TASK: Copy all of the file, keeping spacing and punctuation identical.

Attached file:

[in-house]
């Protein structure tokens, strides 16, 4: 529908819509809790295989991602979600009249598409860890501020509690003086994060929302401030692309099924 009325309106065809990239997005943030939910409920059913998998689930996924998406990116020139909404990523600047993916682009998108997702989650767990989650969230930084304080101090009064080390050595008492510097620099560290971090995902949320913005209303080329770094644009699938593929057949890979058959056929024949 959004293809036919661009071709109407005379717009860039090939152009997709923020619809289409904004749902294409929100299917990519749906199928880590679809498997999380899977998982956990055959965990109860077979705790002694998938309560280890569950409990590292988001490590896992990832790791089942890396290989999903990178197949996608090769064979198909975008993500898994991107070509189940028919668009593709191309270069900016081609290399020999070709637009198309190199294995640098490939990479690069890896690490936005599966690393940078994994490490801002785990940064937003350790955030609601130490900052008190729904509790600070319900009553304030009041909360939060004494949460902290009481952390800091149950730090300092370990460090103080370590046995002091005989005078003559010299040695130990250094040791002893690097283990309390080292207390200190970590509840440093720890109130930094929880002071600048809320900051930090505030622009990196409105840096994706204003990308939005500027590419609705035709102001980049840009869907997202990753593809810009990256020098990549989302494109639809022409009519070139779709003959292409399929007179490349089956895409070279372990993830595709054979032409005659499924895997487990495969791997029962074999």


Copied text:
[in-house]
């Protein structure tokens, strides 16, 4: 529908819509809790295989991602979600009249598409860890501020509690003086994060929302401030692309099924 009325309106065809990239997005943030939910409920059913998998689930996924998406990116020139909404990523600047993916682009998108997702989650767990989650969230930084304080101090009064080390050595008492510097620099560290971090995902949320913005209303080329770094644009699938593929057949890979058959056929024949 959004293809036919661009071709109407005379717009860039090939152009997709923020619809289409904004749902294409929100299917990519749906199928880590679809498997999380899977998982956990055959965990109860077979705790002694998938309560280890569950409990590292988001490590896992990832790791089942890396290989999903990178197949996608090769064979198909975008993500898994991107070509189940028919668009593709191309270069900016081609290399020999070709637009198309190199294995640098490939990479690069890896690490936005599966690393940078994994490490801002785990940064937003350790955030609601130490900052008190729904509790600070319900009553304030009041909360939060004494949460902290009481952390800091149950730090300092370990460090103080370590046995002091005989005078003559010299040695130990250094040791002893690097283990309390080292207390200190970590509840440093720890109130930094929880002071600048809320900051930090505030622009990196409105840096994706204003990308939005500027590419609705035709102001980049840009869907997202990753593809810009990256020098990549989302494109639809022409009519070139779709003959292409399929007179490349089956895409070279372990993830595709054979032409005659499924895997487990495969791997029962074999």